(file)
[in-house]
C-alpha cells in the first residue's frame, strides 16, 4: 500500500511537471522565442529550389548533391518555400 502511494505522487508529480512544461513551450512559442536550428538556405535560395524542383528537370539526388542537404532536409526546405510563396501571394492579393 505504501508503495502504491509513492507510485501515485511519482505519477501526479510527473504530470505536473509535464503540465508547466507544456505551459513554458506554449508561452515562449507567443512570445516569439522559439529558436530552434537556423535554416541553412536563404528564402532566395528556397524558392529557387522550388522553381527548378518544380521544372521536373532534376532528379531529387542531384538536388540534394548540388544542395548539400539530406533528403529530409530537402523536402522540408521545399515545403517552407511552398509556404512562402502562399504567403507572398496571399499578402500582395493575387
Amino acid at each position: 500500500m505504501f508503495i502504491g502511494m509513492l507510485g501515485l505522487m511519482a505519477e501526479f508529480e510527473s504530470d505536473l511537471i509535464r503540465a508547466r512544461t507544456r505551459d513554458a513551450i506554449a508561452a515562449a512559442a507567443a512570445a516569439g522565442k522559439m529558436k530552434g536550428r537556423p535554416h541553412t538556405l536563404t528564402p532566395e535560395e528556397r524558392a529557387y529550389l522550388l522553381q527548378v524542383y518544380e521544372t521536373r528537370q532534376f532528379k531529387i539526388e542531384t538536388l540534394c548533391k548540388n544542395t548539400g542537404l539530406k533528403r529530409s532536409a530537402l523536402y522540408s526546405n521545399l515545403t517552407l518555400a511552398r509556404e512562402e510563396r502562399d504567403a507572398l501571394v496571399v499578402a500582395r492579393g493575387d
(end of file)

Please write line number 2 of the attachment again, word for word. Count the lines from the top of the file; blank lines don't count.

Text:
C-alpha cells in the first residue's frame, strides 16, 4: 500500500511537471522565442529550389548533391518555400 502511494505522487508529480512544461513551450512559442536550428538556405535560395524542383528537370539526388542537404532536409526546405510563396501571394492579393 505504501508503495502504491509513492507510485501515485511519482505519477501526479510527473504530470505536473509535464503540465508547466507544456505551459513554458506554449508561452515562449507567443512570445516569439522559439529558436530552434537556423535554416541553412536563404528564402532566395528556397524558392529557387522550388522553381527548378518544380521544372521536373532534376532528379531529387542531384538536388540534394548540388544542395548539400539530406533528403529530409530537402523536402522540408521545399515545403517552407511552398509556404512562402502562399504567403507572398496571399499578402500582395493575387